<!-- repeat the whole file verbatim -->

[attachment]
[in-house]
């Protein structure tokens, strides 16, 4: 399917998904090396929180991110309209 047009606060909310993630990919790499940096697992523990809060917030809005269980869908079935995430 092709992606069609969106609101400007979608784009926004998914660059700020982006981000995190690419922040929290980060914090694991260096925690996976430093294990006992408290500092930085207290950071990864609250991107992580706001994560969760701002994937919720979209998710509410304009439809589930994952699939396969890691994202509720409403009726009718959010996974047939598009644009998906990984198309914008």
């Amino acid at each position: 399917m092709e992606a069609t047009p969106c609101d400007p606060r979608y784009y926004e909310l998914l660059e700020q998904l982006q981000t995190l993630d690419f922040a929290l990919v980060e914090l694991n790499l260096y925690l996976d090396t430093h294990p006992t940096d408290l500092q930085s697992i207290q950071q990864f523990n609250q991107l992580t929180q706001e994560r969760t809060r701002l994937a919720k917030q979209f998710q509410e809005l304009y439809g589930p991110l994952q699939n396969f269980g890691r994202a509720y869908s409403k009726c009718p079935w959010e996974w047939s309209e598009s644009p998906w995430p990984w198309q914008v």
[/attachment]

[in-house]
């Protein structure tokens, strides 16, 4: 399917998904090396929180991110309209 047009606060909310993630990919790499940096697992523990809060917030809005269980869908079935995430 092709992606069609969106609101400007979608784009926004998914660059700020982006981000995190690419922040929290980060914090694991260096925690996976430093294990006992408290500092930085207290950071990864609250991107992580706001994560969760701002994937919720979209998710509410304009439809589930994952699939396969890691994202509720409403009726009718959010996974047939598009644009998906990984198309914008």
């Amino acid at each position: 399917m092709e992606a069609t047009p969106c609101d400007p606060r979608y784009y926004e909310l998914l660059e700020q998904l982006q981000t995190l993630d690419f922040a929290l990919v980060e914090l694991n790499l260096y925690l996976d090396t430093h294990p006992t940096d408290l500092q930085s697992i207290q950071q990864f523990n609250q991107l992580t929180q706001e994560r969760t809060r701002l994937a919720k917030q979209f998710q509410e809005l304009y439809g589930p991110l994952q699939n396969f269980g890691r994202a509720y869908s409403k009726c009718p079935w959010e996974w047939s309209e598009s644009p998906w995430p990984w198309q914008v």